Hack #1: A Musical Canvas

For my first hack, I wanted to incorporate two of my passions into the Makey Makey. Taking inspiration from Company Records, I wanted to create a canvas that plays music only when you draw. I believe that music has the power to influence your emotion and with that, emotion influences your art. My goal for the hack is to use the Makey Makey to make this musical canvas accessible to anybody who has paper and graphite.

I decided to use the Scratch program to implement my idea of having a musical canvas. Scratch makes it easy to build code without necessarily being a programmer. As I began to think of ways to build the code, I realized that I would have to write it in a way where as long as there is a specific button being pushed (as long as graphite was conducting electricity), music would be played (another button triggered by graphite conductivity). I also wanted to implement some choice into my hack, so I thought I could have two different types of music as options before the artist began to work. Much like Company Records’ website, the music being played behind the art you create reacts to where you draw. That means that the artist would have to begin their drawing from predesignated points on the paper in order to select the music they wanted to listen to in order for the current to activate the Makey Makey’s inputs.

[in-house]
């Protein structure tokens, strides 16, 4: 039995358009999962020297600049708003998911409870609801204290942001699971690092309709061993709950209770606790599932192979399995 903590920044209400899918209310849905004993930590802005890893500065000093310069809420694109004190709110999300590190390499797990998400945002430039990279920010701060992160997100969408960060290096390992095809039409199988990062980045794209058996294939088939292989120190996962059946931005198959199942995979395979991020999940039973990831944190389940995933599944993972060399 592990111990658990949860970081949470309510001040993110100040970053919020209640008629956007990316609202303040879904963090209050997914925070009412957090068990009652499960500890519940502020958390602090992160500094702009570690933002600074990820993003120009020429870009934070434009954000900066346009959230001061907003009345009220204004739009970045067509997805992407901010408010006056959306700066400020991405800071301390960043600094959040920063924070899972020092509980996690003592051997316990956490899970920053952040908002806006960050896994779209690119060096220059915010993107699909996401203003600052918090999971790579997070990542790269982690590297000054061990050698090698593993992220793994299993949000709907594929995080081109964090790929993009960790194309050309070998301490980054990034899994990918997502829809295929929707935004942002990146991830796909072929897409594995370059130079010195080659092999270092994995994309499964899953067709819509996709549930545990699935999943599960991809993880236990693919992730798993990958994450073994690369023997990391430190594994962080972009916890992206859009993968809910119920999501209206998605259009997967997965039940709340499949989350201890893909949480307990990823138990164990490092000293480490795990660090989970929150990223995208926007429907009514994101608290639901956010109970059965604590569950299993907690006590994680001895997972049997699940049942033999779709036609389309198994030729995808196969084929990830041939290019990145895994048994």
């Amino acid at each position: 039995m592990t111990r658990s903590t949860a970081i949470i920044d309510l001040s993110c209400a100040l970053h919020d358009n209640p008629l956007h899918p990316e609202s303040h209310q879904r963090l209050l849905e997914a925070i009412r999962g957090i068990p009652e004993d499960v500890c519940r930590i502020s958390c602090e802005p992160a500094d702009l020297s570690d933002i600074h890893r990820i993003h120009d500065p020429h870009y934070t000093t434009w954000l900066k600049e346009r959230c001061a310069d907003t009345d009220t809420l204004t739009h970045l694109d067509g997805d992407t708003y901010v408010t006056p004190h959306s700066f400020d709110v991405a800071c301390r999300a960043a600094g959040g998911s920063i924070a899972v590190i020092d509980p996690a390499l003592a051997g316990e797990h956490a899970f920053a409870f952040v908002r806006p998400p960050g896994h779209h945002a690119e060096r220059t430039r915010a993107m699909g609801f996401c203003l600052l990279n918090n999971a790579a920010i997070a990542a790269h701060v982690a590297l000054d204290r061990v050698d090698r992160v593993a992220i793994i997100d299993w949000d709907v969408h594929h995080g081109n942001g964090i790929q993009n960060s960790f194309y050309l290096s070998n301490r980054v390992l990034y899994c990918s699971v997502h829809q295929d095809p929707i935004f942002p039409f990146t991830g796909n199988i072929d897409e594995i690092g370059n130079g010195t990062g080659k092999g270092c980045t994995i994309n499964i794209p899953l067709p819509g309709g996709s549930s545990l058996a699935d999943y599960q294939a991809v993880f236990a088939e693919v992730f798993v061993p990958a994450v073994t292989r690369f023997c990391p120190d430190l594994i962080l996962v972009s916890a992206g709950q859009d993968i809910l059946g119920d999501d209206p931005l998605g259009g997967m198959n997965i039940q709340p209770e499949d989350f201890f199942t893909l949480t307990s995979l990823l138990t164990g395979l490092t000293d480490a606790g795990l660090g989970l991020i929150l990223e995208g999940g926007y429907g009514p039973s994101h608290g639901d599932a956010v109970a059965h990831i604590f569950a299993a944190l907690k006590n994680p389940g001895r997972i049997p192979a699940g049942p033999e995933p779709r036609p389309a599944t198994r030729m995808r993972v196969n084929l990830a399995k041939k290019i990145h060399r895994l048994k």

The first challenge I faced was finding a pencil that could be held and still conduct electricity. I thought that maybe wrapping a pencil in tin foil and then having the tinfoil touch the graphite would work but I realized that this was not natural nor intuitive. I found a block of graphite to use as a placeholder but this ended up being my final tool.

Futuristic pencil

The next challenge I faced was the coding itself. As mentioned before, I wanted the constant stream of electricity from the artist to the graphite to the Makey Makey to trigger preselected audio. Unfortunately, I was unable to find a way inside of Scratch that would cue audio and then play it as long as another variable was true (graphite conducting electricity). I was only able to figure out how to either:

Play the entire audio track on a key command (thus ruling out my idea of having audio playing only while pencil was touching paper) or…